1. In vivo knockdown of pathogenic proteins via specific and nongenetic inhibitor of apoptosis protein (IAP)-dependent protein erasers (SNIPERs).
Ohoka, N., Okuhira, K., Ito, M., Nagai, K., Shibata, N., Hattori, T., Ujikawa, O., Shimokawa, K., Sano, O., Koyama, R. and Fujita, H., 2017. Journal of Biological Chemistry, 292(11), pp.4556-4570.
Many diseases, especially cancers, result from aberrant or overexpression of pathogenic proteins. Specific inhibitors against these proteins have shown remarkable therapeutic effects, but these are limited mainly to enzymes. An alternative approach that may have utility in drug development relies on selective degradation of pathogenic proteins via small chimeric molecules linking an E3 ubiquitin ligase to the targeted protein for proteasomal degradation. To this end, we recently developed a protein knockdown system based on hybrid small molecule SNIPERs (Specific and Nongenetic IAP-dependent Protein Erasers) that recruit inhibitor of the apoptosis protein (IAP) ubiquitin ligases to specifically degrade targeted proteins. Here, we extend our previous study to show a proof of concept of the SNIPER technology in vivo. By incorporating a high affinity IAP ligand, we developed a novel SNIPER against estrogen receptor α (ERα), SNIPER(ER)-87, that has a potent protein knockdown activity. The SNIPER(ER) reduced ERα levels in tumor xenografts and suppressed the growth of ERα-positive breast tumors in mice. Mechanistically, it preferentially recruits X-linked IAP (XIAP) rather than cellular IAP1, to degrade ERα via the ubiquitin-proteasome pathway. With this IAP ligand, potent SNIPERs against other pathogenic proteins, BCR-ABL, bromodomain-containing protein 4 (BRD4), and phosphodiesterase-4 (PDE4) could also be developed. These results indicate that forced ubiquitylation by SNIPERs is a useful method to achieve efficient protein knockdown with potential therapeutic activities and could also be applied to study the role of ubiquitylation in many cellular processes.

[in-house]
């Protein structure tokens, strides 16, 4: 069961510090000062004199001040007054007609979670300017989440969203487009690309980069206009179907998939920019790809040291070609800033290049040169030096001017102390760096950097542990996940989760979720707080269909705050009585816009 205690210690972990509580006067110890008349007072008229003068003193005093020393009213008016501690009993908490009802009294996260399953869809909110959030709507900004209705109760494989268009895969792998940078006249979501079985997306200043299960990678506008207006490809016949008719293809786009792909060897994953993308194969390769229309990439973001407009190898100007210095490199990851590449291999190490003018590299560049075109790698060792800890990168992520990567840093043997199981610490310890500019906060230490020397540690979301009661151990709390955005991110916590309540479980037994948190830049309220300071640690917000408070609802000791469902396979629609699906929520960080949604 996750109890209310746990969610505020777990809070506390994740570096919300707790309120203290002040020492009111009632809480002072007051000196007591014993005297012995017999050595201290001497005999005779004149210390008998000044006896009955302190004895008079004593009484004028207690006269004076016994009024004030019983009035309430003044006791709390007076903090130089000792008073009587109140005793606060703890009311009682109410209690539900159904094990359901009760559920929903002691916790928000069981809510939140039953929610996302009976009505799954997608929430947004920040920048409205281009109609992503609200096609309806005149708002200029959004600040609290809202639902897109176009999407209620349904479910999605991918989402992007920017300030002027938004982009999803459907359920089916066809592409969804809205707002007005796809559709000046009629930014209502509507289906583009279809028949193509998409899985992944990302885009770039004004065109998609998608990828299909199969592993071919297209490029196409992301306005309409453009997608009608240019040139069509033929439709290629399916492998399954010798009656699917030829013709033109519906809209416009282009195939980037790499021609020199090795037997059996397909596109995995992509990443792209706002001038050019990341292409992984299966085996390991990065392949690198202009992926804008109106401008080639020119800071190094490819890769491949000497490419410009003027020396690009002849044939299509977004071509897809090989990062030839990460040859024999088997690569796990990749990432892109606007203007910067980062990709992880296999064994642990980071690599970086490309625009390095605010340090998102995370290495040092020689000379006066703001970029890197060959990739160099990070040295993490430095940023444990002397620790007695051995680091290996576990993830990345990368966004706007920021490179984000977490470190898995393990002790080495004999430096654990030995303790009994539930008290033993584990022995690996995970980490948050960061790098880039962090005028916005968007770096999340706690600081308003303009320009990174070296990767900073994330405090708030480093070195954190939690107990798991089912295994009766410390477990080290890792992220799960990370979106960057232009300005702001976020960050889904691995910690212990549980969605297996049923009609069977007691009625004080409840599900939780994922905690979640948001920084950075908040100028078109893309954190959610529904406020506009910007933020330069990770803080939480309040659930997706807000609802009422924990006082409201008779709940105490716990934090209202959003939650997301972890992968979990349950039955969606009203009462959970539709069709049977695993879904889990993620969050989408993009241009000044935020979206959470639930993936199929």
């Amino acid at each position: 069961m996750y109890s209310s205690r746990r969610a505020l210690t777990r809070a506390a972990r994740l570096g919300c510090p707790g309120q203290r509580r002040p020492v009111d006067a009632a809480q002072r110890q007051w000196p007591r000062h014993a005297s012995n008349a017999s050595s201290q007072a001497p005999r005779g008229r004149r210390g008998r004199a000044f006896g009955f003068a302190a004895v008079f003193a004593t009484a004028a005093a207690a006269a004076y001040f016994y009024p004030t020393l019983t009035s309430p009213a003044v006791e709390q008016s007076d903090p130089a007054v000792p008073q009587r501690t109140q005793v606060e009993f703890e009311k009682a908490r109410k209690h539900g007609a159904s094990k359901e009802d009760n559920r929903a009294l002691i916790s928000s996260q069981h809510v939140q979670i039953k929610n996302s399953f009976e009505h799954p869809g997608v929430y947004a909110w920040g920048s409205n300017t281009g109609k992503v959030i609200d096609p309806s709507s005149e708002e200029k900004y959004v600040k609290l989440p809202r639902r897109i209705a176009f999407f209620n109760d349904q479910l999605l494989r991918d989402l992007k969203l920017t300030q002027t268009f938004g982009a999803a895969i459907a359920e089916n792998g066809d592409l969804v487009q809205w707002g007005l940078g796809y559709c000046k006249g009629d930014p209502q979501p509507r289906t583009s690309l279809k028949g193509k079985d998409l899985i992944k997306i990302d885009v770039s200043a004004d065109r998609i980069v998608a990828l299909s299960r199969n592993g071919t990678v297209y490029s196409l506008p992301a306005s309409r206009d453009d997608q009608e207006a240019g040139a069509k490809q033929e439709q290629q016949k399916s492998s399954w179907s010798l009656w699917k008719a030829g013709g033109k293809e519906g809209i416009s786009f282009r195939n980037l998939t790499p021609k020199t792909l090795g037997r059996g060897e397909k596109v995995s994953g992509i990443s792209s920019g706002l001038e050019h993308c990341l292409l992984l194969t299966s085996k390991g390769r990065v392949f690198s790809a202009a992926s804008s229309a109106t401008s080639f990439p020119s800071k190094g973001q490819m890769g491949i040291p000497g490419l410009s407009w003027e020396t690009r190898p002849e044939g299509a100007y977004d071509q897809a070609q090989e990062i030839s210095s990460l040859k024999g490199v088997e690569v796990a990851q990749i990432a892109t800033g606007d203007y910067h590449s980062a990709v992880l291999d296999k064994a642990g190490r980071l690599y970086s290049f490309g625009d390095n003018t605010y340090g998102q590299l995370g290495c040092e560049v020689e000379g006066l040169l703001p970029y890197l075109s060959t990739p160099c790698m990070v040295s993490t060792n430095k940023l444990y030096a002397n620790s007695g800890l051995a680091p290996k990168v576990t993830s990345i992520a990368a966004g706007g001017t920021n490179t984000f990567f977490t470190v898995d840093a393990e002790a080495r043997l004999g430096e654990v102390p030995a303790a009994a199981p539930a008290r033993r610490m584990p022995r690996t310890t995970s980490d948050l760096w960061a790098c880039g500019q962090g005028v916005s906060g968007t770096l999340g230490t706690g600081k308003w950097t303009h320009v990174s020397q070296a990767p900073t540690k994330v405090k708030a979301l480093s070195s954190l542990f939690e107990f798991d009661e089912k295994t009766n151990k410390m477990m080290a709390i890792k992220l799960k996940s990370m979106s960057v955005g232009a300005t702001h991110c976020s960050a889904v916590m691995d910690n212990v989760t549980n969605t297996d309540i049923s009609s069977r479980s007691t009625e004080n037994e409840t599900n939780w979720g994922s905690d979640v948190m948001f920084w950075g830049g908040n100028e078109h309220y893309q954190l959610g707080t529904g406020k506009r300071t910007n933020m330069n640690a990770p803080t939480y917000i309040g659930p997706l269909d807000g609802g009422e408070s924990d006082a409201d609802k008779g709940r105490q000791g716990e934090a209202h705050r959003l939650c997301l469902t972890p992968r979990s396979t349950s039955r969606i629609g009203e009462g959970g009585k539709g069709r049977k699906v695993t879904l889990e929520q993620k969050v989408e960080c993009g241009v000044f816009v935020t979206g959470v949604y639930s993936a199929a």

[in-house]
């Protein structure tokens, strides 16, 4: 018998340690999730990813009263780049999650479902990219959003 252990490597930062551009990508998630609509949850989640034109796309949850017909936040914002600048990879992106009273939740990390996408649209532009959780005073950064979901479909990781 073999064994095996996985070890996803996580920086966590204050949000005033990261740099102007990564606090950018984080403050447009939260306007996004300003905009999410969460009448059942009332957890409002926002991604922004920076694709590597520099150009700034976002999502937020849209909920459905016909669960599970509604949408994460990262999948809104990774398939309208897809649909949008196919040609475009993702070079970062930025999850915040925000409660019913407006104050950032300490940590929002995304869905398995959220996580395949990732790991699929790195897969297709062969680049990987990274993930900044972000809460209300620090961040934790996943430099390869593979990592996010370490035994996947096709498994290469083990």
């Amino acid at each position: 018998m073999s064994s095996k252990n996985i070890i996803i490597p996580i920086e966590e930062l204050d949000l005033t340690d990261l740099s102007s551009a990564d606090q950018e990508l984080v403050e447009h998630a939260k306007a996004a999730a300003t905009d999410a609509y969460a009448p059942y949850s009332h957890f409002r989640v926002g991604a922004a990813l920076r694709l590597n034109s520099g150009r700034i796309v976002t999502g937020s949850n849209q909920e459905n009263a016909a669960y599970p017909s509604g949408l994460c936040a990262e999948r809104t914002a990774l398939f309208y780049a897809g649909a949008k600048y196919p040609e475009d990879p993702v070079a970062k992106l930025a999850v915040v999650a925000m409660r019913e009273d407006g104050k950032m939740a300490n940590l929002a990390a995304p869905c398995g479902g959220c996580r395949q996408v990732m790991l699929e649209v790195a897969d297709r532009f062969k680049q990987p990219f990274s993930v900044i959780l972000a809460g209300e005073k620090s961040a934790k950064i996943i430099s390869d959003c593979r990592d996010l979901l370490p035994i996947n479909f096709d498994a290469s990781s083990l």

2. Derivatization of inhibitor of apoptosis protein (IAP) ligands yields improved inducers of estrogen receptor α degradation.
Ohoka, N., Morita, Y., Nagai, K., Shimokawa, K., Ujikawa, O., Fujimori, I., Ito, M., Hayase, Y., Okuhira, K., Shibata, N. and Hattori, T., 2018. Journal of Biological Chemistry, 293(18), pp.6776-6790.
Aberrant expression of proteins often underlies many diseases, including cancer. A recently developed approach in drug development is small molecule-mediated, selective degradation of dysregulated proteins. We have devised a protein-knockdown system that utilizes chimeric molecules termed specific and nongenetic IAP-dependent protein erasers (SNIPERs) to induce ubiquitylation and proteasomal degradation of various target proteins. SNIPER(ER)-87 consists of an inhibitor of apoptosis protein (IAP) ligand LCL161 derivative that is conjugated to the estrogen receptor α (ERα) ligand 4-hydroxytamoxifen by a PEG linker, and we have previously reported that this SNIPER efficiently degrades the ERα protein. Here, we report that derivatization of the IAP ligand module yields SNIPER(ER)s with superior protein-knockdown activity. These improved SNIPER(ER)s exhibited higher binding affinities to IAPs and induced more potent degradation of ERα than does SNIPER(ER)-87. Further, they induced simultaneous degradation of cellular inhibitor of apoptosis protein 1 (cIAP1) and delayed degradation of X-linked IAP (XIAP). Notably, these reengineered SNIPER(ER)s efficiently induced apoptosis in MCF-7 human breast cancer cells that require IAPs for continued cellular survival. We found that one of these molecules, SNIPER(ER)-110, inhibits the growth of MCF-7 tumor xenografts in mice more potently than the previously characterized SNIPER(ER)-87. Mechanistic analysis revealed that our novel SNIPER(ER)s preferentially recruit XIAP, rather than cIAP1, to degrade ERα. Our results suggest that derivatized IAP ligands could facilitate further development of SNIPERs with potent protein-knockdown and cytocidal activities against cancer cells requiring IAPs for survival.